Category Archives: Adventure Training


gold award at St James'sSeveral Air Cadets from 1220 (March) Squadron were recently invited to St James’s Palace in London, to be presented with their Gold Duke of Edinburgh’s award certificates.

To complete their award they have to take part in various activities.  The cadets took on volunteering duties for a period of 12 months which included representing the Air Training Corps at various community events.

The physical section held them to improve their overall fitness and to do this most of the cadets learned how to play table tennis.  They all had to learn a new skill and this varied from studying Aeronautics, playing an instrument in a band and leaning Marksmanship skills.

There is a residential element which involves staying away from home for a period of ate lease 4 nights and taking part in a group activity.  A couple of the cadets travelled to Cyprus for this and spent time learning about Royal Air Force operations overseas.

Finally, all of them completed a 4 day expedition in the Lake District.  Totally self-sufficient they used their navigation and teamwork skills to complete this challenging part of the award.

At the palace, HRH the Earl of Wessex took time to speak with the successful candidates and then certificates were presented by Mr Mike Bannister who was the chief pilot on Concorde.  Mr Bannister gave an inspiring talk about is time on Concorde which the cadets and their parents enjoyed.  

Flight Sergeant Katie Mowatt said of the day ‘It is an amazing achievement and going to the palace made all the hard work worth it. The day was very special and I was glad my dad was there to share it with me.’


Alfie Jaggard (16), an air cadet from 1220 (March) Squadron, has recently returned triumphant after completed the gruelling 100 mile Nijmegen road march in Holland.

Alfie Jaggard with his Nijmegan badge

Alfie Jaggard with his Nijmegan badge

The “Vierdaagse” (Dutch for “four-day event”) is an annual walk that has taken place since 1909, and has been based at Nijmegen since 1916. There are different routes to take part in, with Alfie and his team completing 100 miles over four days. Numbers have risen in recent years, with over 40,000 taking part; it is now the world’s largest walking event. Many participants take part every year, including several that have taken part in 50, and even 60 different annual marches.

Each day of the marches is named after the biggest town it goes through. Tuesday is the day of Elst, Wednesday the day of Wijchen, Thursday the day of Groesbeek and Friday the day of Cuijk. On the Friday, as participants near the finish, spectators award the walkers with gladioli, a symbol of force and victory since Roman times.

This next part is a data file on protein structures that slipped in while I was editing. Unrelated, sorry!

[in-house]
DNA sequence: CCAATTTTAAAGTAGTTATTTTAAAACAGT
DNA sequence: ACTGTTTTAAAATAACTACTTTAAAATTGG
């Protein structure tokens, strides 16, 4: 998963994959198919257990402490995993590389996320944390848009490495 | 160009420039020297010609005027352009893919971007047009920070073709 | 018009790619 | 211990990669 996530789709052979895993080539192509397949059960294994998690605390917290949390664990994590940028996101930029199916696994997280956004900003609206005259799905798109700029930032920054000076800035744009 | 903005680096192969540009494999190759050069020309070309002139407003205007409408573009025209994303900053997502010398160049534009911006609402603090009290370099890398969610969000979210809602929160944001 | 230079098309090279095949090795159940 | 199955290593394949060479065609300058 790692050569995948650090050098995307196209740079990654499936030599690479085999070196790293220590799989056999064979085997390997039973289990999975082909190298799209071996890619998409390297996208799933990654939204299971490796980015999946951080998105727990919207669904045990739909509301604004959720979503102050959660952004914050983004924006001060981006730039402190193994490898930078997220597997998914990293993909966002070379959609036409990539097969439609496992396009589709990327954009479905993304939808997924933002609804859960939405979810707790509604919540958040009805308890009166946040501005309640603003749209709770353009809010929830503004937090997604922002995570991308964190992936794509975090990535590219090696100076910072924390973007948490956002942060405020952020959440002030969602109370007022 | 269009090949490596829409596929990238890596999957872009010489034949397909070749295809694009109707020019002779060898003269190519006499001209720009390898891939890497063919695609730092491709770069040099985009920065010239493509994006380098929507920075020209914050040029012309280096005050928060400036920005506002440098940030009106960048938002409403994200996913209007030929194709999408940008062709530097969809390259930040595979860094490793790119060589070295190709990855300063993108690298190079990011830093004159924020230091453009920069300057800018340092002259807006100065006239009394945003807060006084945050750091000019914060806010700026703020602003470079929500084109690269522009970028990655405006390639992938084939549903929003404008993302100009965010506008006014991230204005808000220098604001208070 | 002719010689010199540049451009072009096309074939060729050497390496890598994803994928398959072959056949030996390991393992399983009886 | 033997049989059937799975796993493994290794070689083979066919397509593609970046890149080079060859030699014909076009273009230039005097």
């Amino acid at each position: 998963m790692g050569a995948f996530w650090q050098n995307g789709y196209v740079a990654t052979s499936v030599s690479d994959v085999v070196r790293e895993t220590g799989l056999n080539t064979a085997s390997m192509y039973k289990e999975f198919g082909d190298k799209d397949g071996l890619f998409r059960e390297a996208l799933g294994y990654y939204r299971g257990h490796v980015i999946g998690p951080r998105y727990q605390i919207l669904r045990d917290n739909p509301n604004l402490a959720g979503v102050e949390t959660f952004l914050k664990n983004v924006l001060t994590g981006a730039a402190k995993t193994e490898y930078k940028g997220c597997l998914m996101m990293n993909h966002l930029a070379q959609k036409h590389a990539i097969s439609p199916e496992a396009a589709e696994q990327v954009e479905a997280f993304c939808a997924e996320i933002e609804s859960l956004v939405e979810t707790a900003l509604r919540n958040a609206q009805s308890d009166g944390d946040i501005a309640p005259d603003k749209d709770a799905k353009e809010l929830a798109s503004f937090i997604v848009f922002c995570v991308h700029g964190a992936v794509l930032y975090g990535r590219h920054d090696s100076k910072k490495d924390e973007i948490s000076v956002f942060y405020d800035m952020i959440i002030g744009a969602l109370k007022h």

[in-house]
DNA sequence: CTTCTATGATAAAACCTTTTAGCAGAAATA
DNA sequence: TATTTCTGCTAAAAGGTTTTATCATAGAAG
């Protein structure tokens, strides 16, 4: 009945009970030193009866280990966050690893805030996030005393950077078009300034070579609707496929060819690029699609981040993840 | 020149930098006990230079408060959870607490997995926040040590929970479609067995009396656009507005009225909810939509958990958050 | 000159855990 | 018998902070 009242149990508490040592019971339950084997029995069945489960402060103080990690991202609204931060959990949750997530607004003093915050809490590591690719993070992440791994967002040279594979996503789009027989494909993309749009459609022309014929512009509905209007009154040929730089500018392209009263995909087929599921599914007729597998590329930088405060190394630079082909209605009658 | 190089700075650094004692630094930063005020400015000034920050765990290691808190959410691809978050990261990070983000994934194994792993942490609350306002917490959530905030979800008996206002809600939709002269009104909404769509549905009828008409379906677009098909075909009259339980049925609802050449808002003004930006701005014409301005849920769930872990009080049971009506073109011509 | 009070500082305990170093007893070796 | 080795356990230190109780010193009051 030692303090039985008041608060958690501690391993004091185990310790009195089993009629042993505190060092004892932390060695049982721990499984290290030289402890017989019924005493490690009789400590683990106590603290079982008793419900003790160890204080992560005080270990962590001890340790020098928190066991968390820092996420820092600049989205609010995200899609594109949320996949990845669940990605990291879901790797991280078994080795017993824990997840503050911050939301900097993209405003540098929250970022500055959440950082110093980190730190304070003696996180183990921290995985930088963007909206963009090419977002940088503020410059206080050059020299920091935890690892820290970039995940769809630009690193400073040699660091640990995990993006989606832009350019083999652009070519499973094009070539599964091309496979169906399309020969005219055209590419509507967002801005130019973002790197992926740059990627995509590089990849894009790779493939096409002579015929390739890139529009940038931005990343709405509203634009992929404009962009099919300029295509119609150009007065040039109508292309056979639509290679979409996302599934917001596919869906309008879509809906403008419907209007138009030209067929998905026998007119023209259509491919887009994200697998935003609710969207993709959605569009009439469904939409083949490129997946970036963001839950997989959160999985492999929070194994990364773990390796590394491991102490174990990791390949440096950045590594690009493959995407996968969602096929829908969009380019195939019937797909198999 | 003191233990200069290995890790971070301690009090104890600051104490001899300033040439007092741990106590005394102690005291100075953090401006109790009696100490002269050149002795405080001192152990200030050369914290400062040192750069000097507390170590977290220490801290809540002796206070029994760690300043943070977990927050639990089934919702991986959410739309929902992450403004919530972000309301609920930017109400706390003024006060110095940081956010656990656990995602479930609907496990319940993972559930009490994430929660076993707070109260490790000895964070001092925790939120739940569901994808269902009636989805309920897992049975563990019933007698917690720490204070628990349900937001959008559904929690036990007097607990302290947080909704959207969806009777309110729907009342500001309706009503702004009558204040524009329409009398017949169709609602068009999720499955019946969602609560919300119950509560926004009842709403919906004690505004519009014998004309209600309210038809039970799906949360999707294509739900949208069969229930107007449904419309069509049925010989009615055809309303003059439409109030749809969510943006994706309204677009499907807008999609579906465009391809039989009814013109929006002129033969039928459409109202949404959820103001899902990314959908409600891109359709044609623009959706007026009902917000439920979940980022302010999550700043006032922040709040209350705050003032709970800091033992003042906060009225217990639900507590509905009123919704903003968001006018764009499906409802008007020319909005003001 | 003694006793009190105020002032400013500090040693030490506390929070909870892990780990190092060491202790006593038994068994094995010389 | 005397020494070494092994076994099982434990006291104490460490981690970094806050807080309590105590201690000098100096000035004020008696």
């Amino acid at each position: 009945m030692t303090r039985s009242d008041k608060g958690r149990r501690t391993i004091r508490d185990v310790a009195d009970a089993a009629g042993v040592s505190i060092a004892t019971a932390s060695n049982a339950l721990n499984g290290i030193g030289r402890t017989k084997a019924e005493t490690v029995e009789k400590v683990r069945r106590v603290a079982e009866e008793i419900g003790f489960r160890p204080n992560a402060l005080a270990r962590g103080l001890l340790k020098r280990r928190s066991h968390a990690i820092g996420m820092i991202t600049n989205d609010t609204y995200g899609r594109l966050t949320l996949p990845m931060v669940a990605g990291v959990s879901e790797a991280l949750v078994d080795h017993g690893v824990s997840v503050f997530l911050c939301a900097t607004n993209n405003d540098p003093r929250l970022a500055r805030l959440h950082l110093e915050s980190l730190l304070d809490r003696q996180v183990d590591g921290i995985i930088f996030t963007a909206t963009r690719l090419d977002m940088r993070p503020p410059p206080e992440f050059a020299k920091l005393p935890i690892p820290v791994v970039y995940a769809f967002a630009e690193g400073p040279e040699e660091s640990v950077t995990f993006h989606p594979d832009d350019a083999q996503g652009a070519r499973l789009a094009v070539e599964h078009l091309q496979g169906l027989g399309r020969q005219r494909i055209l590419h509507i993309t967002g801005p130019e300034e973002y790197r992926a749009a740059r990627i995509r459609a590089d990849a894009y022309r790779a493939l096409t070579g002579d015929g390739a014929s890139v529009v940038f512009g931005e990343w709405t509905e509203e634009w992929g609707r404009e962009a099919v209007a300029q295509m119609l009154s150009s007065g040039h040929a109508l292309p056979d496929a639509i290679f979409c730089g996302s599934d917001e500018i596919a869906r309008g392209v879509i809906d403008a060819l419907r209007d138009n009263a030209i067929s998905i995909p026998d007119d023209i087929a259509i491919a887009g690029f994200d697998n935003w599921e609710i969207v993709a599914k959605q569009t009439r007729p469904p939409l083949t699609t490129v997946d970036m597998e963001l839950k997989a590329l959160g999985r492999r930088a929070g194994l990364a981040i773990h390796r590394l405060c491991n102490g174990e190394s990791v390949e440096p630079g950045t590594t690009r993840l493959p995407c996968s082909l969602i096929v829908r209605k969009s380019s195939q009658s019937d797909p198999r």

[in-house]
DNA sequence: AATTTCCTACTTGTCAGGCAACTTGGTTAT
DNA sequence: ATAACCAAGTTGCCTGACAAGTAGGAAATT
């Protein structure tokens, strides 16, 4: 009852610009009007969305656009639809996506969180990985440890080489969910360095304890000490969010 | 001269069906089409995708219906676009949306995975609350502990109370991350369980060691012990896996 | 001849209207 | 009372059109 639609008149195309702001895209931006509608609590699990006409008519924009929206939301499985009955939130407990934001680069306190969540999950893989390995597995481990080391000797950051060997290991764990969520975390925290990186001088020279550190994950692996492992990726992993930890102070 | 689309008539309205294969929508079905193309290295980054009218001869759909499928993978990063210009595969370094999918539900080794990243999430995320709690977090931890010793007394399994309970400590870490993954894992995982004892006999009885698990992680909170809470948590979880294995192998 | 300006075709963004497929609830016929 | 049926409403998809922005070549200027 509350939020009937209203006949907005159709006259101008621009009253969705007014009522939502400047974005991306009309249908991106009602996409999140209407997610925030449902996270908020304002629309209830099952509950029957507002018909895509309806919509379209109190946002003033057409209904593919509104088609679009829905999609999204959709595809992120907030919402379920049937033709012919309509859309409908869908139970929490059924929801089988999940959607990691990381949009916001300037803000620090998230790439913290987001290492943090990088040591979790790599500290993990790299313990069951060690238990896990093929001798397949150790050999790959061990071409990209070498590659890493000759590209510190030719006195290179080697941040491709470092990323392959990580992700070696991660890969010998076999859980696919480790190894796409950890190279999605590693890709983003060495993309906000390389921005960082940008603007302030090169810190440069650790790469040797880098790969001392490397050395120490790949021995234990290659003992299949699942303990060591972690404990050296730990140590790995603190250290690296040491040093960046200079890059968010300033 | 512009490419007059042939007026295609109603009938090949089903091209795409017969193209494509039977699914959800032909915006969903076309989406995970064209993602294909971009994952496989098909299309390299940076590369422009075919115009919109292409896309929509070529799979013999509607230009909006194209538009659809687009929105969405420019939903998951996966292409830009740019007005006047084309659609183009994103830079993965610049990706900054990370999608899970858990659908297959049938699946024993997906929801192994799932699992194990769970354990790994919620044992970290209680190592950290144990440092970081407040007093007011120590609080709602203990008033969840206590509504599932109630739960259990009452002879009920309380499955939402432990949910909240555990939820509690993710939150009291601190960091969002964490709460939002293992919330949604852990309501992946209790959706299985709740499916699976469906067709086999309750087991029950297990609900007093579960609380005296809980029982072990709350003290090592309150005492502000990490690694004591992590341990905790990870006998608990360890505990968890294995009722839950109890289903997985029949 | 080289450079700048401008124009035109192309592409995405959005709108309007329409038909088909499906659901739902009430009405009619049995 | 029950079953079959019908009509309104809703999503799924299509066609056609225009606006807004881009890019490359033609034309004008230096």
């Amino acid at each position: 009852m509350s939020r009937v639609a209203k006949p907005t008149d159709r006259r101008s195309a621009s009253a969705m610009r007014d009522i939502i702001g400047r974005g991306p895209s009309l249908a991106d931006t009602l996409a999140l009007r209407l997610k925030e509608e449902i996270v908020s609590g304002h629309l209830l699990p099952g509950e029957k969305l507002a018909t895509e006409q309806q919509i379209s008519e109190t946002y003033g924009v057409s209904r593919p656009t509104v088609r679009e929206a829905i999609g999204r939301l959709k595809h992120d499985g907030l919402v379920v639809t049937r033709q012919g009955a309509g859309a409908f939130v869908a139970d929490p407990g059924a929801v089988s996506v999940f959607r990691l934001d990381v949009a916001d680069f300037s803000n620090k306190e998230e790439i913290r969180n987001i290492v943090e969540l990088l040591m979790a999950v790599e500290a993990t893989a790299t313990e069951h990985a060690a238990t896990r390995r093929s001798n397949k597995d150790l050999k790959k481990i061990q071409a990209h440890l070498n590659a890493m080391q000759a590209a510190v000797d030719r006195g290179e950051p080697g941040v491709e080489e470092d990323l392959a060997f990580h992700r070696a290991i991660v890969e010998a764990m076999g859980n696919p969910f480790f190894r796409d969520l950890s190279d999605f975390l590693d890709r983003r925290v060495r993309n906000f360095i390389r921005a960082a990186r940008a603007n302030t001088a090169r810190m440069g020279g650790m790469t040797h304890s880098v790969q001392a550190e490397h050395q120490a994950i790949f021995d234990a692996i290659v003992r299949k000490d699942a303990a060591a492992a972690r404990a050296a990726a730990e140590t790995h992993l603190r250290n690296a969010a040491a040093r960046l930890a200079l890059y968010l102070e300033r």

Bedfordshire and Cambridgeshire Wing takes part in the marches every year and 2014 proved to be yet another successful year, with everyone completing the route and earning the coveted “Vieradaagse Kruis” medal. During their time in Holland, the team was able to pay its respect to those that lost their lives in Operation Market Garden, laying a wreath at the Arnhem Oosterbeek War Cemetery.

The success was the culmination of eight months of intense training including completion of the Waendel Walk, which takes place in the area around Wellingborough covering over 52 miles.

Team leader Flight Sergeant (ATC) Alan Starling, who completed the marches for a fifth time, said “The team has found the training programme challenging, everyone has put a huge amount of effort into their own performances and supporting others in the team. As a result everyone completed the route and can wear their Nijmegen Medal with great pride.”

Alfie said, “I’m so proud to have completed the walk and look forward to next year. I would highly recommend it.”


During the recent bank holiday, air cadets from 1220 (March) Squadron spent three days in the Peak District completing training for their silver Duke of Edinburgh’s award expedition.

1220 cadets in Edale

1220 cadets in Edale

For some it was their first experience of navigation in the hills.  They quickly learned how to interpret contour lines on the map and relate them to the ground. Camping in the centre of Edale, they completed three different routes and walked the Edale skyline.